Another thing is attitude. This exam is probably the only thing in life in which you have got to be overconfident. YOU have got to seriously believe that you are the greatest and in your heart of hearts believe that you have got a good chance at scoring 800/800. Enough of overconfidence now. Get working !


The coaching center or any book would tell you this but remember that the first 6 questions are absolutely critical and if you get all of them correct your score will be most definitely over 650. But having said that try to get everything correct, since your aim should be 800/800.


I don’t think you need any advice for this exam. I got full marks in two sections (reading and Grammar) but I got one wrong in the Listening, which is much tougher in the Computer Based test (CBT). My total scores before the Essays were 670/677. But in the CBT they add your essay marks too so my final scores were 660/677. Since I lost .5 marks in the essay- 5.5/6. Get this exam out of the way immediately. It could turn out to be a pain in the neck later on.


This is probably the most important element in your application process. Have a look at the essay questions right now only to know what the B-schools are exactly looking for. Please don’t write the normal run of the mill essays because the essays are what will finally differentiate you.


A very important part of the process. Don’t restrict yourself to only 2 recommendations. One has to be from a person who can comment on your work- boss etc. and the other preferably from your professor.

TRANSCRIPTS- i.e. GPA(Grade Point Average)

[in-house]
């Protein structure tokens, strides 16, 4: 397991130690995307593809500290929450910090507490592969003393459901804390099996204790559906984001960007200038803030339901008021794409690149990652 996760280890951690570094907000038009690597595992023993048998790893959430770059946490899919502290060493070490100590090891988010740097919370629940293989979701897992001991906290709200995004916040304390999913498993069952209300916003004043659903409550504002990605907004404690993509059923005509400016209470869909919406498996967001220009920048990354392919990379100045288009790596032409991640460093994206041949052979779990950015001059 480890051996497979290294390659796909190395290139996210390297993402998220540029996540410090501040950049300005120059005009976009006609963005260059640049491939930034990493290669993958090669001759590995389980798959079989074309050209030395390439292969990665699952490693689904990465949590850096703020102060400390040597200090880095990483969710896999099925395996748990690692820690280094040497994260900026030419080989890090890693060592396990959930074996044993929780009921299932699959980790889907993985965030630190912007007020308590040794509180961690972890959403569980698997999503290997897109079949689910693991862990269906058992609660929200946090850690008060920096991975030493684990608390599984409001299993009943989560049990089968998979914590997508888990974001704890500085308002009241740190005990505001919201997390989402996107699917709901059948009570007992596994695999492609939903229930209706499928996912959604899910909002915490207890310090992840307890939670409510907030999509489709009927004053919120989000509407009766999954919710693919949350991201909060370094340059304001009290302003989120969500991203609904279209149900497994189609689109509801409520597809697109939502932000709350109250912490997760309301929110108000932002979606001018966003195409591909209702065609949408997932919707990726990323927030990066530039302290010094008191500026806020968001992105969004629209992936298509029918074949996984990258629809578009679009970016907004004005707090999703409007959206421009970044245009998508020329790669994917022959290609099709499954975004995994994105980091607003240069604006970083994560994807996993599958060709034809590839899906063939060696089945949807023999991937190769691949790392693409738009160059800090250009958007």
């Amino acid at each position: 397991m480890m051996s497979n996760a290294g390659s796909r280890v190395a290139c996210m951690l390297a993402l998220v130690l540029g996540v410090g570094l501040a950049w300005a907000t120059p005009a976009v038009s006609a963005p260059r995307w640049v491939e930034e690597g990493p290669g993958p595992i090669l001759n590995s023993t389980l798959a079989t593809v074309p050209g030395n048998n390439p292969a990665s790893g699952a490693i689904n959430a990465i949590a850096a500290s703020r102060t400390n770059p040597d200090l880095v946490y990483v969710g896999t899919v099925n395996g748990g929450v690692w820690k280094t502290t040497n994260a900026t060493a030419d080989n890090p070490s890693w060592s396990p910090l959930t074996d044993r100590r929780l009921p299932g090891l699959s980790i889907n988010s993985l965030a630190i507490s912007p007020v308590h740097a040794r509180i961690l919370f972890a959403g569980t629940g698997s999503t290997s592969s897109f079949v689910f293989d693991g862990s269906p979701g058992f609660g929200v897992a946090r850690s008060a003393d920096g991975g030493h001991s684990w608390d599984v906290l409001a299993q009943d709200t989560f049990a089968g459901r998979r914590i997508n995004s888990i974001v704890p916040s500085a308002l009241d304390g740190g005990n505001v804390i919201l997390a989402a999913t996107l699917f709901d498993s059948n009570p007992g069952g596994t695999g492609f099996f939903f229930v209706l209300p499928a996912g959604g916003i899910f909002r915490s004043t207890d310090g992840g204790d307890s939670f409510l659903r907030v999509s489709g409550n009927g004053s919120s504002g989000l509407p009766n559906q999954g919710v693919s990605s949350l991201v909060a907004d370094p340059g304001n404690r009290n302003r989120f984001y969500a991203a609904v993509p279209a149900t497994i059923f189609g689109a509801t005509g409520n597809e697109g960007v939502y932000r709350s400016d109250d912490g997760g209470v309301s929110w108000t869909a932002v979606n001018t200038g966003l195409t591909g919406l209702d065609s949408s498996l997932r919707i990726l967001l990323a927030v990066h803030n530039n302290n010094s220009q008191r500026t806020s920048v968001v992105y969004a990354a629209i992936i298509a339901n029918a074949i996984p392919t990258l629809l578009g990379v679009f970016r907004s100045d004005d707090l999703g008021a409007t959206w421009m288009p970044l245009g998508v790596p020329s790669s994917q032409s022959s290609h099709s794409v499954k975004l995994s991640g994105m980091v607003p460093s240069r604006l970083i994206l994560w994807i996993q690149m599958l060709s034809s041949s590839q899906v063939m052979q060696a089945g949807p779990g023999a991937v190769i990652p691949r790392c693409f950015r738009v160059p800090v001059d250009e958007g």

This is as important as your GMAT scores. It can be seen from the fact that GMAT scores are always mentioned along with the GPA . Try to increase your overall GPA. as much as you can.

Work Experience

A very very important part of the process. Be very careful in how you position your work experience in your essays. My view is that you need not work for big companies to show that you have good experience. Any firm, big or small, where you have made a significant impact is good.

Other Issues-

A) Start asking for all the US News top 50 colleges brochures- immediately because they will take some time to arrive. Ask for the brochures of even those colleges in which you are presently not interested. I must have changed my college list at least 10 times and my final list had hardly any colleges that were on my first list.

B) A very critical part- start very early. Get the TOEFL out of the way. And start preparing for the GMAT immediately. An early application is vital to get admission.

C) All these are my views and most of it will coincide with what others have got to say. But always talk to as many people as you can. Go to www.review.com & www.businessweek.com - the discussion boards are very informative.

D) What are you doing for the 16th year problem? Are you doing some master’s program or something? It is a major stumbling block. It put me out of the reckoning for a lot of colleges.